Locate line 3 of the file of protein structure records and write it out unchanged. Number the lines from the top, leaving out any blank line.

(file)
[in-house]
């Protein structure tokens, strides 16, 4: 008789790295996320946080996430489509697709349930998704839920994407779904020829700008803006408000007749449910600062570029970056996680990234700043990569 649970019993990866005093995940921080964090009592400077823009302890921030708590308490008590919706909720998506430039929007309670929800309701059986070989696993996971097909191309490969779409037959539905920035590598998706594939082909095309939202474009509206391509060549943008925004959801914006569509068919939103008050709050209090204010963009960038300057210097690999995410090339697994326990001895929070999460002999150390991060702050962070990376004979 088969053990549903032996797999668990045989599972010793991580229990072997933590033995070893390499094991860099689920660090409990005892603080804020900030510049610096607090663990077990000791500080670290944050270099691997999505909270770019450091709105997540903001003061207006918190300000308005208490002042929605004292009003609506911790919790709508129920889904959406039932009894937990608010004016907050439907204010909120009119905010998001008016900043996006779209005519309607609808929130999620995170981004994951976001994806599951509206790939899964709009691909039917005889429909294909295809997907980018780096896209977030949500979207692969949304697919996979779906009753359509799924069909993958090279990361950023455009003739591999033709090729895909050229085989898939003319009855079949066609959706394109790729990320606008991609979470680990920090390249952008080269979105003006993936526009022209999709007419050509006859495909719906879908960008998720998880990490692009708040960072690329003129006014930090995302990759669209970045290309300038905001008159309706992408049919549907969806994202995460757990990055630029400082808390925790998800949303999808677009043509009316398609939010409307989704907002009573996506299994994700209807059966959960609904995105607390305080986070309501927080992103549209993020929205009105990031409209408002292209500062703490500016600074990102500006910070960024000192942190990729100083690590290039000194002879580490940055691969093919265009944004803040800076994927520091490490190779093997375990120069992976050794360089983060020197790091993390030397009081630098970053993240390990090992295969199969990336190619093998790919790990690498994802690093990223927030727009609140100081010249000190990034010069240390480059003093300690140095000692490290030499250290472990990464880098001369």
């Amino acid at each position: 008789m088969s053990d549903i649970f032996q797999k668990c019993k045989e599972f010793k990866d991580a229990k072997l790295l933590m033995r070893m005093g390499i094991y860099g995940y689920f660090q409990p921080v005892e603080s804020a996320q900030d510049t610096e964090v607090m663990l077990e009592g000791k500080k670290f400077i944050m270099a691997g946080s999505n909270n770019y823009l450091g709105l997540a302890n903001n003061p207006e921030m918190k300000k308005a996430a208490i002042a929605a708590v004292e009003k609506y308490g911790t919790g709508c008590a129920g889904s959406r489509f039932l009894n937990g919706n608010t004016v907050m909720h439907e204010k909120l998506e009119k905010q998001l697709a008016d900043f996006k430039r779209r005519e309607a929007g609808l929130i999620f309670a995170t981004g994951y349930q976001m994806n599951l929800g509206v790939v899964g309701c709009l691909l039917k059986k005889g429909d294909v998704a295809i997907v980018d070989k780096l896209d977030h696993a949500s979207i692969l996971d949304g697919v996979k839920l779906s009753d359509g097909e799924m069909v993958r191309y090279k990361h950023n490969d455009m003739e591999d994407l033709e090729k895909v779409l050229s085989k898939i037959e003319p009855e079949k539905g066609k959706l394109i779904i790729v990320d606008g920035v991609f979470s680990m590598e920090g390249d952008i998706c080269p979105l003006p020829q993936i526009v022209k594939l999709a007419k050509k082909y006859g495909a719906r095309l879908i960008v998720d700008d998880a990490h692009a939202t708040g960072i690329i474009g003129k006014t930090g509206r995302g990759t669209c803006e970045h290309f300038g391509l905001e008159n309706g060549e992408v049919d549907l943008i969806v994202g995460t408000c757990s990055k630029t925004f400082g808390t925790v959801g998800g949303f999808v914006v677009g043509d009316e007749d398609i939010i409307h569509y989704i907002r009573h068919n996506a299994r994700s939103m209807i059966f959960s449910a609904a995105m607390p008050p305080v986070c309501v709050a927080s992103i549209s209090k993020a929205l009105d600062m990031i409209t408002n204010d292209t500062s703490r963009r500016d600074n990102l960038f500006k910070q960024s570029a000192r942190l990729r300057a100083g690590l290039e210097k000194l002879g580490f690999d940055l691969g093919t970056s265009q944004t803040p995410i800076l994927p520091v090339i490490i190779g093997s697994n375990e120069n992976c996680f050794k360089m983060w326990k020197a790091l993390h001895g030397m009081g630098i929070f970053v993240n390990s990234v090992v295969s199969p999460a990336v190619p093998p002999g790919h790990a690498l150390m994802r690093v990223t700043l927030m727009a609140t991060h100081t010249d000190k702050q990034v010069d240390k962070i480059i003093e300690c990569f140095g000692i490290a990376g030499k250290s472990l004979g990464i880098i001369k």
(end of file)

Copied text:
């Amino acid at each position: 008789m088969s053990d549903i649970f032996q797999k668990c019993k045989e599972f010793k990866d991580a229990k072997l790295l933590m033995r070893m005093g390499i094991y860099g995940y689920f660090q409990p921080v005892e603080s804020a996320q900030d510049t610096e964090v607090m663990l077990e009592g000791k500080k670290f400077i944050m270099a691997g946080s999505n909270n770019y823009l450091g709105l997540a302890n903001n003061p207006e921030m918190k300000k308005a996430a208490i002042a929605a708590v004292e009003k609506y308490g911790t919790g709508c008590a129920g889904s959406r489509f039932l009894n937990g919706n608010t004016v907050m909720h439907e204010k909120l998506e009119k905010q998001l697709a008016d900043f996006k430039r779209r005519e309607a929007g609808l929130i999620f309670a995170t981004g994951y349930q976001m994806n599951l929800g509206v790939v899964g309701c709009l691909l039917k059986k005889g429909d294909v998704a295809i997907v980018d070989k780096l896209d977030h696993a949500s979207i692969l996971d949304g697919v996979k839920l779906s009753d359509g097909e799924m069909v993958r191309y090279k990361h950023n490969d455009m003739e591999d994407l033709e090729k895909v779409l050229s085989k898939i037959e003319p009855e079949k539905g066609k959706l394109i779904i790729v990320d606008g920035v991609f979470s680990m590598e920090g390249d952008i998706c080269p979105l003006p020829q993936i526009v022209k594939l999709a007419k050509k082909y006859g495909a719906r095309l879908i960008v998720d700008d998880a990490h692009a939202t708040g960072i690329i474009g003129k006014t930090g509206r995302g990759t669209c803006e970045h290309f300038g391509l905001e008159n309706g060549e992408v049919d549907l943008i969806v994202g995460t408000c757990s990055k630029t925004f400082g808390t925790v959801g998800g949303f999808v914006v677009g043509d009316e007749d398609i939010i409307h569509y989704i907002r009573h068919n996506a299994r994700s939103m209807i059966f959960s449910a609904a995105m607390p008050p305080v986070c309501v709050a927080s992103i549209s209090k993020a929205l009105d600062m990031i409209t408002n204010d292209t500062s703490r963009r500016d600074n990102l960038f500006k910070q960024s570029a000192r942190l990729r300057a100083g690590l290039e210097k000194l002879g580490f690999d940055l691969g093919t970056s265009q944004t803040p995410i800076l994927p520091v090339i490490i190779g093997s697994n375990e120069n992976c996680f050794k360089m983060w326990k020197a790091l993390h001895g030397m009081g630098i929070f970053v993240n390990s990234v090992v295969s199969p999460a990336v190619p093998p002999g790919h790990a690498l150390m994802r690093v990223t700043l927030m727009a609140t991060h100081t010249d000190k702050q990034v010069d240390k962070i480059i003093e300690c990569f140095g000692i490290a990376g030499k250290s472990l004979g990464i880098i001369k």